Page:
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'Bridget' returns, imperfect but endearing

Renée Zellweger returns in the title role of "Bridget Jones: The Edge of Reason."

You ever have the kind of friend where for a long time you shake your head in admiration and then gradually realize you're shaking your head in despair? Bridget Jones would be a friend like that.

She's hopelessly lovable, and she's always going to be your friend no matter what, but, really, who but Bridget, with her guilt-ridden diary entries for alcohol and nicotine units per day, would manage to get jailed in Thailand on drug-smuggling charges?

Bridget of course is not a drug smuggler, but being Bridget she did the one thing no tourist should ever do, and that is to carry in her luggage a souvenir given to her girl friend by a guy. But Bridget has pluck. In no time at all, she's traded her pink bra for cigarettes, organized her prison inmates into a Madonna class, and they're rehearsing "Like a Virgin."

"Bridget Jones: The Edge of Reason" is a jolly movie and I smiled pretty much all the way through, but it doesn't shift into high with a solid thunk the way "Bridget Jones's Diary" (2001) did. In the first movie, things happened to Bridget. In the sequel, Bridget happens to things.

As the story opens, Bridget is happily involved with Mark Darcy (Colin Firth), who to her astonishment became her boyfriend in the earlier film. Plump Bridget, in love with a hunk! She's still working as an on-air personality for a TV show which seems to be running its private version of "Fear Factor" just for Bridget; surely this girl is not ready to sky dive? Or ski? Or manage a romance without getting unreasonably jealous of the quality time Mark seems to be spending with his colleague Rebecca (Jacinda Barrett)? But she loves the guy. Who else could keep him standing outside her door while she finishes leaving a message for him on his answering machine? Especially when the message is, essentially, that he is standing outside even as she speaks?

Bridget depends as before on the wisdom of three friends whose advice is infallibly dangerous. They are Shazzer (Sally Phillips), Tom (James Callis) and Jude (Shirley Henderson), and they support her when she and Mark have a completely unreasonable fight. Bridget flies off to Thailand on assignment and discovers that her former boyfriend Daniel (Hugh Grant) is already there. This is a man she should never, ever, have anything to do with, but because she is mad at Mark she allows herself to be maneuvered into a position where Daniel can cry with glee: "Please! Please be wearing the giant panties!"

Renee Zellweger is lovable to begin with, and combining her with Bridget Jones creates a critical mass of cuteness: You don't want to just watch her, you want to tickle her ears and scratch under her chin. She has that desperately hopeful smile, and the endearing optimism of a woman in a dress two sizes too small. When she embarrasses herself, it's big-time, as when she single-handedly causes Mark’s table to lose the annual quiz at the Law Society Dinner.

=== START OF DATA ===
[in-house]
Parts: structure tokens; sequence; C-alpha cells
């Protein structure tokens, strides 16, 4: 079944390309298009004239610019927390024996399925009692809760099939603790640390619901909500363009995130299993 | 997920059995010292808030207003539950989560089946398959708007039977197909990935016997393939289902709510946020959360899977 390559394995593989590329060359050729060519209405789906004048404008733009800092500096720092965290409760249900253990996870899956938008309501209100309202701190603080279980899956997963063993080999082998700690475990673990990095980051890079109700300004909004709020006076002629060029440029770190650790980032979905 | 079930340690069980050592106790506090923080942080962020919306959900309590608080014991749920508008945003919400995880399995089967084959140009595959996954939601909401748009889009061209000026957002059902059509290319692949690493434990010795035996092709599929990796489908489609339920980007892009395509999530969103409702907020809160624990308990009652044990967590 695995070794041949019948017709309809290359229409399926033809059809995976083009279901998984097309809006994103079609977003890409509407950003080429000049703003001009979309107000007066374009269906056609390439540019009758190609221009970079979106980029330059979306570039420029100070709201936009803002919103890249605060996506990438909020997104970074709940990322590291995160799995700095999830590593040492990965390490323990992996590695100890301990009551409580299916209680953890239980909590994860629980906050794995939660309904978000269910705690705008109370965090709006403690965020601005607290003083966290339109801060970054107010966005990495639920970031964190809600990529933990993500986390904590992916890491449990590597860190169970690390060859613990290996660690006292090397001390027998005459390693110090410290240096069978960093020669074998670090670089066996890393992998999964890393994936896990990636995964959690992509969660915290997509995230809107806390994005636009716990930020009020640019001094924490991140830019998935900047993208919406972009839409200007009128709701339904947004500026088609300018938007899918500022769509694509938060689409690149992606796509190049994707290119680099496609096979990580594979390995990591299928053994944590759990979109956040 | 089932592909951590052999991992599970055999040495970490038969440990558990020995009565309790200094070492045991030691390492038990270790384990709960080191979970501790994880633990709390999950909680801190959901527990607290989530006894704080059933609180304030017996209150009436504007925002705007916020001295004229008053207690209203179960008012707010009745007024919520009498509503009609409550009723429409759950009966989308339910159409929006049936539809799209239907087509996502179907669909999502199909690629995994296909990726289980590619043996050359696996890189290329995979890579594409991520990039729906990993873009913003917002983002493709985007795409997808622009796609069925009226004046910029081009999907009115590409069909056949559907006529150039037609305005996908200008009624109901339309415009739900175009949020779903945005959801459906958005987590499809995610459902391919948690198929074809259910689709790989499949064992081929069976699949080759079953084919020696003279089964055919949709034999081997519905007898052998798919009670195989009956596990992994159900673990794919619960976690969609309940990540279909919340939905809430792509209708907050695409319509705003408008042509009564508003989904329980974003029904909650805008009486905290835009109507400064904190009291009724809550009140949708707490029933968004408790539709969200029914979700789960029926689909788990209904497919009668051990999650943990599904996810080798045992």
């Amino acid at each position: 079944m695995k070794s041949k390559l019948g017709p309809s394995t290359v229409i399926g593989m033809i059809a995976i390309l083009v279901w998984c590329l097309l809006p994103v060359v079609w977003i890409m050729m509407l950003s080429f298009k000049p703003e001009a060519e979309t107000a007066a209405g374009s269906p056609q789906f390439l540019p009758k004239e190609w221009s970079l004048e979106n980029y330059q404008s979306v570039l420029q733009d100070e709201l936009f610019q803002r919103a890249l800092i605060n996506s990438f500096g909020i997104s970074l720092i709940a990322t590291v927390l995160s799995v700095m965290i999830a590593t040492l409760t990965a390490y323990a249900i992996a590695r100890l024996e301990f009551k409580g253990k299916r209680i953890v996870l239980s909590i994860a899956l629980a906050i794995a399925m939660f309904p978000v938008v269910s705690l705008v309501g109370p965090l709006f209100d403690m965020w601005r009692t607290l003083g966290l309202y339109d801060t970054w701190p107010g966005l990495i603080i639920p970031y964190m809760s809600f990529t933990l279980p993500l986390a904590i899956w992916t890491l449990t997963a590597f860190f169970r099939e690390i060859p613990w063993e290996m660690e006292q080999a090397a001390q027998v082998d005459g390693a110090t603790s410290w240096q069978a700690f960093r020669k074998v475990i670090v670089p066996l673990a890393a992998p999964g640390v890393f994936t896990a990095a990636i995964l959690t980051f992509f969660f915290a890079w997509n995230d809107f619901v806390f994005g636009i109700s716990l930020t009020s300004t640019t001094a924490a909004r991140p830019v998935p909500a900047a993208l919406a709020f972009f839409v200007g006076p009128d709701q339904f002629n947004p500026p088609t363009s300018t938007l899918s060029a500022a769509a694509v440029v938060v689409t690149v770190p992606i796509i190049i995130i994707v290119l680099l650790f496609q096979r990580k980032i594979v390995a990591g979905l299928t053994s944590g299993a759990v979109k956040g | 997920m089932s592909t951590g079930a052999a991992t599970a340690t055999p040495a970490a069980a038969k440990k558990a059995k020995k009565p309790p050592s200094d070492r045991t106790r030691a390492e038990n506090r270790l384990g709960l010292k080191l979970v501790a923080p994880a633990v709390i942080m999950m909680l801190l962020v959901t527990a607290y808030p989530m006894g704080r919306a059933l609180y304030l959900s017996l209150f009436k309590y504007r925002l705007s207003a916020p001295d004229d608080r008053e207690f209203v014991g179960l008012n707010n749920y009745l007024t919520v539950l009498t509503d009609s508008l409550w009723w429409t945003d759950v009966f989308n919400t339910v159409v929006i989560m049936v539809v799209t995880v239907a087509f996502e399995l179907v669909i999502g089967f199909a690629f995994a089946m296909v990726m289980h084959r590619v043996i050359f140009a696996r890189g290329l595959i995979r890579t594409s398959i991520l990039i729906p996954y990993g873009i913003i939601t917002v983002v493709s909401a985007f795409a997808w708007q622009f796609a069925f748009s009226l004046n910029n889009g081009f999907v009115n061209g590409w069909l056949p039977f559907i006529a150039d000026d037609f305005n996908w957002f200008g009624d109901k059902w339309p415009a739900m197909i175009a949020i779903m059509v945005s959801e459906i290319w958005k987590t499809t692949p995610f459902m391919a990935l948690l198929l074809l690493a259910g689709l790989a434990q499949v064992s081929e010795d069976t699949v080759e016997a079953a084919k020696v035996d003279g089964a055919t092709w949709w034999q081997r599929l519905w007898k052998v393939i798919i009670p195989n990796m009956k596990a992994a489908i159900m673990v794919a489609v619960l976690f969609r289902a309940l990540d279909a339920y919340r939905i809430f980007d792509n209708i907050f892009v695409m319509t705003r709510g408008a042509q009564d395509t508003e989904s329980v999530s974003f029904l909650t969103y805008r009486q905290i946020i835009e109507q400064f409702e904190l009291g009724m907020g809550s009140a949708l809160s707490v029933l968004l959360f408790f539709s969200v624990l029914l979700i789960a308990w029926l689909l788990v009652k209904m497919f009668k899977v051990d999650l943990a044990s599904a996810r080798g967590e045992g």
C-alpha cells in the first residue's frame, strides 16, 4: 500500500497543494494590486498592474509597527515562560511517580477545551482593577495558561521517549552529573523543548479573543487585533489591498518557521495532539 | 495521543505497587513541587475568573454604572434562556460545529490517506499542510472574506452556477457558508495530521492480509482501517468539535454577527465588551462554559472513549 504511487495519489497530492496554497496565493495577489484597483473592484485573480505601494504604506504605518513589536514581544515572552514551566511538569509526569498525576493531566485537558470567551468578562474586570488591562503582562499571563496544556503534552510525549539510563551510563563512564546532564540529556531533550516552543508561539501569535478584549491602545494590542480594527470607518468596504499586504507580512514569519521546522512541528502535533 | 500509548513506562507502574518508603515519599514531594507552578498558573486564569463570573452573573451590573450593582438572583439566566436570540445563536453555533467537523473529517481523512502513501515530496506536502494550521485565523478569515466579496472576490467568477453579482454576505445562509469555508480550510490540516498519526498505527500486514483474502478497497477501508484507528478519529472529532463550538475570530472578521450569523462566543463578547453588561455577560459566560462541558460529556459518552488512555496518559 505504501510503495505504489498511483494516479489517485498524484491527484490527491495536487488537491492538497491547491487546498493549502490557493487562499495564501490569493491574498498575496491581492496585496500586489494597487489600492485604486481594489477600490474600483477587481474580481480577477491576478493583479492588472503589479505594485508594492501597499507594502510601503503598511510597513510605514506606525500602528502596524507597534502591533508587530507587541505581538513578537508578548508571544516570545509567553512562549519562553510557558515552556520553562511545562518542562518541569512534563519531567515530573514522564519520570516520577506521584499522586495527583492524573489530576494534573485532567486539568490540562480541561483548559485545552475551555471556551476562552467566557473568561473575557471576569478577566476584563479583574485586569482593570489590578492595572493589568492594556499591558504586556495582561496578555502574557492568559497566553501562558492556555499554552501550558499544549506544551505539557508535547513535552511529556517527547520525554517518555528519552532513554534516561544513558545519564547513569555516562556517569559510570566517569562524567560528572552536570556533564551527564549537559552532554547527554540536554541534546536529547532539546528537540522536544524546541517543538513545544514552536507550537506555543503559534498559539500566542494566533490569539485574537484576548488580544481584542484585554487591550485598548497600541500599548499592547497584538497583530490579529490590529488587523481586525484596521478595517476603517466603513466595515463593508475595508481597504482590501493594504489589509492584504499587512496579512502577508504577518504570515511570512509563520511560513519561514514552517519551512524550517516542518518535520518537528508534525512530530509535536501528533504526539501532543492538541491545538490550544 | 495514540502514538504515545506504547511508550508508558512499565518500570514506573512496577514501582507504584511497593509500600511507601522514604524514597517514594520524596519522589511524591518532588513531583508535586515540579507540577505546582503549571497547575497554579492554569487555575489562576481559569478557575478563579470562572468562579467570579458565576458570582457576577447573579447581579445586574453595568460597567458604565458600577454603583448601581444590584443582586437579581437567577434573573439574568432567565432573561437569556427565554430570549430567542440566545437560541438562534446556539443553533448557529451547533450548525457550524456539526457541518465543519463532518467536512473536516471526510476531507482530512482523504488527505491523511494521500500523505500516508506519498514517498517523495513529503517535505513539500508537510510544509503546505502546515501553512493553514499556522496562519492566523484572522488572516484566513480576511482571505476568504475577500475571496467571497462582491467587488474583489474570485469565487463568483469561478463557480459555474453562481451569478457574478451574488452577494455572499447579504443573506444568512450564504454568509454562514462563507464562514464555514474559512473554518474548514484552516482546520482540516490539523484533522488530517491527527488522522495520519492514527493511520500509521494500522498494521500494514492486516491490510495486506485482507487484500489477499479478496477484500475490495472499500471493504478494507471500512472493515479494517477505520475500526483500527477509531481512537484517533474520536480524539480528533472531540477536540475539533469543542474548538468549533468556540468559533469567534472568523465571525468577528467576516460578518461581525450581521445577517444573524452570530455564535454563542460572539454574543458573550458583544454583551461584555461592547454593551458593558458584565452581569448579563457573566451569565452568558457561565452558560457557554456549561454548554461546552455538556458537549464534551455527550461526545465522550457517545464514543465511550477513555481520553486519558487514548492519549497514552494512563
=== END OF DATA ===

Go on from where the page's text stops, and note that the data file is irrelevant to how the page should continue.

The scenes in Thailand, it must be said, venture beyond contrivance. Bridget is the kind of woman who is more at home dealing with the sorts of things that could happen to anybody, like dropping a rock Cornish game hen down the front of her dress. She isn't made for cocaine busts. And it's a little mystifying why Daniel and Mark, two relatively important and successful men no longer in their first youth, have another brawl over her. Their motivation, I think, is that the fight in the first movie was so funny. Hugh Grant is so good at losing his dignity that we forget what skillful acting it requires to assure us he has any. Colin Firth plays the basically good guy, never a plum role; rascals always have more fun in comedies.

Standing back from "Bridget Jones: The Edge of Reason," I can see that the perfection of the first film has been replaced here by a series of comic episodes that could as easily be about anything else. The movie doesn't have the dire necessity of Bridget 1's quest for true love. If we didn't know better, we'd suspect that Bridget 2 subtly engineers her way into pickles because she knows how cute she looks when she gets in trouble.

Still, at the end of the day, I left hoping there will be a Bridget 3. Long may she squint and bravely smile and keep tugging her neckline up and believe in love.

Roger Ebert

Roger Ebert was the film critic of the Chicago Sun-Times from 1967 until his death in 2013. In 1975, he won the Pulitzer Prize for distinguished criticism.

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Film Credits

Bridget Jones: The Edge of Reason movie poster

Bridget Jones: The Edge of Reason (2004)

Rated R for language and some sexual content

108 minutes


Hugh Grant as Daniel Cleaver

Renée Zellweger as Bridget Jones

Colin Firth as Mark Darcy

Gemma Jones as Mum

Jim Broadbent as Dad

Jacinda Barrett as Rebecca

Sally Phillips as Shazzer

James Callis as Tom

Shirley Henderson as Jude

Directed by

Written by

Based on the novel by

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